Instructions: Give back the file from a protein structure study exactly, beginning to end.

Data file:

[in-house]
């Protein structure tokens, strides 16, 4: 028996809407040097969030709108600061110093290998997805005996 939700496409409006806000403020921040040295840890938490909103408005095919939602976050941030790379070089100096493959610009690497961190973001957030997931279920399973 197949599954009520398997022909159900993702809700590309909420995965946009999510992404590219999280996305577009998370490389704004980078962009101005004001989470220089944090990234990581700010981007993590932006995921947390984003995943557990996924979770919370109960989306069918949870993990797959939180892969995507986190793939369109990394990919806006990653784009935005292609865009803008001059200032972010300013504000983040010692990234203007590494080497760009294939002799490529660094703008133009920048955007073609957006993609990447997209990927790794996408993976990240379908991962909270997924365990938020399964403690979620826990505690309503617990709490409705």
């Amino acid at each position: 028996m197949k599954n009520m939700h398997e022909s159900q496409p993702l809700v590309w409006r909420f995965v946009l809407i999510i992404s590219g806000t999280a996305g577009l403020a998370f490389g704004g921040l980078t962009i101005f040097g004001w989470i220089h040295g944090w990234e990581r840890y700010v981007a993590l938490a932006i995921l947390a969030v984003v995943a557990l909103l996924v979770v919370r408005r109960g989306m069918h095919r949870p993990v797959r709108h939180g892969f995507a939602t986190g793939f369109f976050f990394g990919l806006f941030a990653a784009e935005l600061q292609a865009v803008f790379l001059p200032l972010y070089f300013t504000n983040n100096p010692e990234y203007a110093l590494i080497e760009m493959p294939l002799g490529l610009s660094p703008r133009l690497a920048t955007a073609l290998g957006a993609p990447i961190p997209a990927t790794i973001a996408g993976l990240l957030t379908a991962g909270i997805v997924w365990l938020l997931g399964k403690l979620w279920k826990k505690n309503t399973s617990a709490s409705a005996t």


[in-house]
């Protein structure tokens, strides 16, 4: 028996809407040097969030709108600061110093290998997805005996 939700496409409006806000403020921040040295840890938490909103408005095919939602976050941030790379070089100096493959610009690497961190973001957030997931279920399973 197949599954009520398997022909159900993702809700590309909420995965946009999510992404590219999280996305577009998370490389704004980078962009101005004001989470220089944090990234990581700010981007993590932006995921947390984003995943557990996924979770919370109960989306069918949870993990797959939180892969995507986190793939369109990394990919806006990653784009935005292609865009803008001059200032972010300013504000983040010692990234203007590494080497760009294939002799490529660094703008133009920048955007073609957006993609990447997209990927790794996408993976990240379908991962909270997924365990938020399964403690979620826990505690309503617990709490409705």
């Amino acid at each position: 028996m197949k599954n009520m939700h398997e022909s159900q496409p993702l809700v590309w409006r909420f995965v946009l809407i999510i992404s590219g806000t999280a996305g577009l403020a998370f490389g704004g921040l980078t962009i101005f040097g004001w989470i220089h040295g944090w990234e990581r840890y700010v981007a993590l938490a932006i995921l947390a969030v984003v995943a557990l909103l996924v979770v919370r408005r109960g989306m069918h095919r949870p993990v797959r709108h939180g892969f995507a939602t986190g793939f369109f976050f990394g990919l806006f941030a990653a784009e935005l600061q292609a865009v803008f790379l001059p200032l972010y070089f300013t504000n983040n100096p010692e990234y203007a110093l590494i080497e760009m493959p294939l002799g490529l610009s660094p703008r133009l690497a920048t955007a073609l290998g957006a993609p990447i961190p997209a990927t790794i973001a996408g993976l990240l957030t379908a991962g909270i997805v997924w365990l938020l997931g399964k403690l979620w279920k826990k505690n309503t399973s617990a709490s409705a005996t």